The National Oceanic and Atmospheric Administration’s fleet of research vessels travel the globe. In the case of the Fairweather, it’s been charting the waters around Alaska since it left NOAA's Newport facility in May. Before it pushed off, KLCC's Brian Bull got a quick tour with the ship’s commander, Mark VanWaes.
This audio postcard is part of KLCC’s ongoing 50th Anniversary tour.
“I’m Commander Mark VanWaes, I’m the commanding officer of the NOAA ship, Fairweather.
“Fairweather is a research vessel in the NOAA fleet that’s primarily focused on hydrographic surveying in Alaska. Fairweather and Rainier, two sister ships, are two of the oldest ships in the fleet at 50 years old, they were launched in 1967, and commissioned in 1968, and put into service.
“We’re primarily focused on nautical charting, we’re out there updating the charts and making sure that it’s safe for mariners of all types to sail and stay off of the rocks and be safe. So particularly here in Newport, we have a very large fleet of crab fishermen who benefit from our updated charts up and down the coast.
“We’re on the bridge of the ship, this is where we drive and control the operations of the vessel. We have the helm stand, where we steer. Cruise at about 12 knots, that’s 12 nautical miles per hour. Can get up to about 14 knots at our max speed.
“Additionally, we have two radars on board that help us keep track of the other vessels around us and also help us navigate through the narrow passages that we find ourselves in, in Alaska. Sometimes we’ll be going through an area that’s only a quarter mile across.
[DOOR OPENS, STEPS]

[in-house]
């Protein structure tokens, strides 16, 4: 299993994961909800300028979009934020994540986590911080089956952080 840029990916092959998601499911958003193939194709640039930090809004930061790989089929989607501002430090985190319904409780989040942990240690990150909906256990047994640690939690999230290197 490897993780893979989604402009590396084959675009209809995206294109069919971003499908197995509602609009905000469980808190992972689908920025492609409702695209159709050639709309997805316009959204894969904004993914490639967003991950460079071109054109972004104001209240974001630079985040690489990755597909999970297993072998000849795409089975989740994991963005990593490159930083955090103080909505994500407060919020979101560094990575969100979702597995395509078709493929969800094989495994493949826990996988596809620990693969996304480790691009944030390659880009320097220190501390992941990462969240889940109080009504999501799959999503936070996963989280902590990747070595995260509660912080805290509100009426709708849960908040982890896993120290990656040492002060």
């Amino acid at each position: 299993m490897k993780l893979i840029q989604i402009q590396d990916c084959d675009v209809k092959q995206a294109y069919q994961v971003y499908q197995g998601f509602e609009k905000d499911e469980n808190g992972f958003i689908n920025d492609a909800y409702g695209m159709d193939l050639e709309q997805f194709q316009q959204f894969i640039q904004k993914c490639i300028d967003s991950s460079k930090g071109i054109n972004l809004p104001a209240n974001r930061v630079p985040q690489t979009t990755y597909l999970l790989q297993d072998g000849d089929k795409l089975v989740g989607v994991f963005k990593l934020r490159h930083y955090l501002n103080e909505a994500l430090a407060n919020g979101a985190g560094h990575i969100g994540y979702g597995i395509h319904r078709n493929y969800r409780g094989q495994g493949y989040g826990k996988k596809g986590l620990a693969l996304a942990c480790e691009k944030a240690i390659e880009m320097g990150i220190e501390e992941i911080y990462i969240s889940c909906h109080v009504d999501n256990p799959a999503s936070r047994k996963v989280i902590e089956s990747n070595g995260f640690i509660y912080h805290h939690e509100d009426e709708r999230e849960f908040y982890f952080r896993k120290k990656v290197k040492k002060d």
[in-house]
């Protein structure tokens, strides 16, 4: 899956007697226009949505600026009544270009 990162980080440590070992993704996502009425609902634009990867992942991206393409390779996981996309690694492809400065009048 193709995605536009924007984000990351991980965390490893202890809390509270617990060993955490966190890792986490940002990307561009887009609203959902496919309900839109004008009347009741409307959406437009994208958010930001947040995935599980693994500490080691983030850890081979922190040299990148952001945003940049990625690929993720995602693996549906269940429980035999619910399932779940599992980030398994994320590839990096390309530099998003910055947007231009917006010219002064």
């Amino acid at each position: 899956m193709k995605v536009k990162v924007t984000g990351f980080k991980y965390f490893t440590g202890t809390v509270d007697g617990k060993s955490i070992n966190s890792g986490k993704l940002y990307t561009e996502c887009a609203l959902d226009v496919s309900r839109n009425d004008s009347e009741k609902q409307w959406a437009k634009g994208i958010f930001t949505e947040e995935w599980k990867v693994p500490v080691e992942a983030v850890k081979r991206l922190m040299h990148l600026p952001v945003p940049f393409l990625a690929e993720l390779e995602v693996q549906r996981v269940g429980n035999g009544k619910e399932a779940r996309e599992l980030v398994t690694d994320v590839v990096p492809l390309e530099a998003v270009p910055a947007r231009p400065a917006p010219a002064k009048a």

“This is the…what we call the plot room, it’s the sorta nerve center of the ship, for our data processing, so the work stations that are around the room, are used by our survey technicians and our officers to process the data, prepare the data for charting, and make sure that it’s good quality, that there aren’t any problems with it. We also have our shipboard acquisition system, that’s where the technicians will operate the ship’s sonar, to collect the data, when the ship is running.
“Typically the ship will measure down to several hundred to a thousand or so meters deep.
“Watch your step going down the ladder…[STEPPING SOUNDS]
“We have a lounge on board, that’s set up for the crew to relax in evenings, and enjoy a movie or some games or just sort of sit and get a little bit of time off from their work day. We got a big screen and a projector, a number of people can gather around and watch one of the several hundred movies that we have on board. We’re fortunate that we’re able to participate in the Navy movie system, where the Navy provides us with classic movies to recent releases.
“We try to stay away from titles like “The Perfect Storm” that…they’re a little…it’s a little iffy when you’re out on the ocean to watch that kind of thing.
[“Perfect Storm” movie clip]
“We have up to 57 people on board and we all have to eat, so we have our crew mess adjacent to the galley where the stewards prepare our food…
[INTERCOM: “On the Fairweather, fueling operations are in progress. The smoking lamp is out, there’ll be no smoking, welding, grinding, shipping, or other hot work until further notice. Again, smoking lamp is out.”]
“That was for the fueling operations. While we’re taking on fuel as we are at the moment, we do not allow any kind of hot work that produces a spark or flame, just to minimize the risk of having a fire on board.
“We’re stepping onto the fantail, that’s the aft deck of the vessel, where you can see a number of pieces of equipment, from our winches to our A-frame that allows us to tow side scan sonar from up behind the ship, to one of our small boats, our skiff that lets us get in and do near shore work and get people onto the shore when we need to set up equipment and whatnot.
“There’s an ever increasing focus on shipping. The more goods that can be put on a ship, the more value there is to the shipping company to bring that in. And with more accurate charts, the vessels can be larger, can have deeper drafts, be closer to the bottom, and still be able to safely get in and out of port.”